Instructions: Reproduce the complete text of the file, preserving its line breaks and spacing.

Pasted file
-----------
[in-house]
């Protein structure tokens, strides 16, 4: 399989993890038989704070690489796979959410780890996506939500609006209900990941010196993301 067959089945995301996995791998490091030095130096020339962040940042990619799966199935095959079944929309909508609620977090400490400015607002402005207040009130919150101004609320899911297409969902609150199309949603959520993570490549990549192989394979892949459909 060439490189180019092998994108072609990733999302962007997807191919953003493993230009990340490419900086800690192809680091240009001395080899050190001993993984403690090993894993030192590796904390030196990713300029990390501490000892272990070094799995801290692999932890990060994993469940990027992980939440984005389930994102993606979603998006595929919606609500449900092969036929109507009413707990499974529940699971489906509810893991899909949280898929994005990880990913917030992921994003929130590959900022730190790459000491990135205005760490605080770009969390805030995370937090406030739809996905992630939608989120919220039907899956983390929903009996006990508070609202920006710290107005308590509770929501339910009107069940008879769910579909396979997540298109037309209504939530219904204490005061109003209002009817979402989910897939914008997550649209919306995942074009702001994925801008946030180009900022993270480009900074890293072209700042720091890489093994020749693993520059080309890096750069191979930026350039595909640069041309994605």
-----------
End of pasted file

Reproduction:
[in-house]
């Protein structure tokens, strides 16, 4: 399989993890038989704070690489796979959410780890996506939500609006209900990941010196993301 067959089945995301996995791998490091030095130096020339962040940042990619799966199935095959079944929309909508609620977090400490400015607002402005207040009130919150101004609320899911297409969902609150199309949603959520993570490549990549192989394979892949459909 060439490189180019092998994108072609990733999302962007997807191919953003493993230009990340490419900086800690192809680091240009001395080899050190001993993984403690090993894993030192590796904390030196990713300029990390501490000892272990070094799995801290692999932890990060994993469940990027992980939440984005389930994102993606979603998006595929919606609500449900092969036929109507009413707990499974529940699971489906509810893991899909949280898929994005990880990913917030992921994003929130590959900022730190790459000491990135205005760490605080770009969390805030995370937090406030739809996905992630939608989120919220039907899956983390929903009996006990508070609202920006710290107005308590509770929501339910009107069940008879769910579909396979997540298109037309209504939530219904204490005061109003209002009817979402989910897939914008997550649209919306995942074009702001994925801008946030180009900022993270480009900074890293072209700042720091890489093994020749693993520059080309890096750069191979930026350039595909640069041309994605």